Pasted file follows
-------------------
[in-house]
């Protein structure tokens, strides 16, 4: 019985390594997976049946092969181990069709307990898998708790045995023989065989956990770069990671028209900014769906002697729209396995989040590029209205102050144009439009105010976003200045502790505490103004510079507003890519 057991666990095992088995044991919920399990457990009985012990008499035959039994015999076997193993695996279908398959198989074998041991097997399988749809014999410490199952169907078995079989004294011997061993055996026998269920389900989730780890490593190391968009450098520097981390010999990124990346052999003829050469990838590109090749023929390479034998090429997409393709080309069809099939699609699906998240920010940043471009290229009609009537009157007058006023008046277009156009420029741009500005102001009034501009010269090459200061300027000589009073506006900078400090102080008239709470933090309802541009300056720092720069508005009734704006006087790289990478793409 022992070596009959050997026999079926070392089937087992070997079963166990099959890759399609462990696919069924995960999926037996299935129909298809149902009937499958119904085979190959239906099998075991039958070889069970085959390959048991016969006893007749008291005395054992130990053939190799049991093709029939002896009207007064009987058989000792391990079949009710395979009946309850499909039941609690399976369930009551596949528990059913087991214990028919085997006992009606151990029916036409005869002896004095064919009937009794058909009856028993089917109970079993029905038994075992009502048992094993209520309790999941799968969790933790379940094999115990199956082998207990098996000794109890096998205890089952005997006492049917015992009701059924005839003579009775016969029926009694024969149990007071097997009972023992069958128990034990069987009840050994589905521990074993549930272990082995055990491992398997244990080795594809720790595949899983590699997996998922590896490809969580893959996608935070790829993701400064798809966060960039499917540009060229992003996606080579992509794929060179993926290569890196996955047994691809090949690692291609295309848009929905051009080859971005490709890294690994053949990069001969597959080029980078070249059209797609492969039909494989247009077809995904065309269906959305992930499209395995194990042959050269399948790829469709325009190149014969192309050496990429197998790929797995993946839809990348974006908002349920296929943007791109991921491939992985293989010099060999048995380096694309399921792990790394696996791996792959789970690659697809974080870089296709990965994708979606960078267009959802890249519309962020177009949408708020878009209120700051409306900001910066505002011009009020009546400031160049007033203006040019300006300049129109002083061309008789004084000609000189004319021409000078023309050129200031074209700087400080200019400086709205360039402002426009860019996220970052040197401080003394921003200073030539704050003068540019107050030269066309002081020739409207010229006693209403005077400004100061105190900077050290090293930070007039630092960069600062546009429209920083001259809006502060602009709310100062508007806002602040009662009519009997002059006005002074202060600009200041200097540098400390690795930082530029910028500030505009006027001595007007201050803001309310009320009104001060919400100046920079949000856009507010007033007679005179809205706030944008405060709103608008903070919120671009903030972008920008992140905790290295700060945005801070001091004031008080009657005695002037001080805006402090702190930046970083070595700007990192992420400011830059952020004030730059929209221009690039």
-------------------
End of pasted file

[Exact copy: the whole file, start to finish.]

[in-house]
């Protein structure tokens, strides 16, 4: 019985390594997976049946092969181990069709307990898998708790045995023989065989956990770069990671028209900014769906002697729209396995989040590029209205102050144009439009105010976003200045502790505490103004510079507003890519 057991666990095992088995044991919920399990457990009985012990008499035959039994015999076997193993695996279908398959198989074998041991097997399988749809014999410490199952169907078995079989004294011997061993055996026998269920389900989730780890490593190391968009450098520097981390010999990124990346052999003829050469990838590109090749023929390479034998090429997409393709080309069809099939699609699906998240920010940043471009290229009609009537009157007058006023008046277009156009420029741009500005102001009034501009010269090459200061300027000589009073506006900078400090102080008239709470933090309802541009300056720092720069508005009734704006006087790289990478793409 022992070596009959050997026999079926070392089937087992070997079963166990099959890759399609462990696919069924995960999926037996299935129909298809149902009937499958119904085979190959239906099998075991039958070889069970085959390959048991016969006893007749008291005395054992130990053939190799049991093709029939002896009207007064009987058989000792391990079949009710395979009946309850499909039941609690399976369930009551596949528990059913087991214990028919085997006992009606151990029916036409005869002896004095064919009937009794058909009856028993089917109970079993029905038994075992009502048992094993209520309790999941799968969790933790379940094999115990199956082998207990098996000794109890096998205890089952005997006492049917015992009701059924005839003579009775016969029926009694024969149990007071097997009972023992069958128990034990069987009840050994589905521990074993549930272990082995055990491992398997244990080795594809720790595949899983590699997996998922590896490809969580893959996608935070790829993701400064798809966060960039499917540009060229992003996606080579992509794929060179993926290569890196996955047994691809090949690692291609295309848009929905051009080859971005490709890294690994053949990069001969597959080029980078070249059209797609492969039909494989247009077809995904065309269906959305992930499209395995194990042959050269399948790829469709325009190149014969192309050496990429197998790929797995993946839809990348974006908002349920296929943007791109991921491939992985293989010099060999048995380096694309399921792990790394696996791996792959789970690659697809974080870089296709990965994708979606960078267009959802890249519309962020177009949408708020878009209120700051409306900001910066505002011009009020009546400031160049007033203006040019300006300049129109002083061309008789004084000609000189004319021409000078023309050129200031074209700087400080200019400086709205360039402002426009860019996220970052040197401080003394921003200073030539704050003068540019107050030269066309002081020739409207010229006693209403005077400004100061105190900077050290090293930070007039630092960069600062546009429209920083001259809006502060602009709310100062508007806002602040009662009519009997002059006005002074202060600009200041200097540098400390690795930082530029910028500030505009006027001595007007201050803001309310009320009104001060919400100046920079949000856009507010007033007679005179809205706030944008405060709103608008903070919120671009903030972008920008992140905790290295700060945005801070001091004031008080009657005695002037001080805006402090702190930046970083070595700007990192992420400011830059952020004030730059929209221009690039």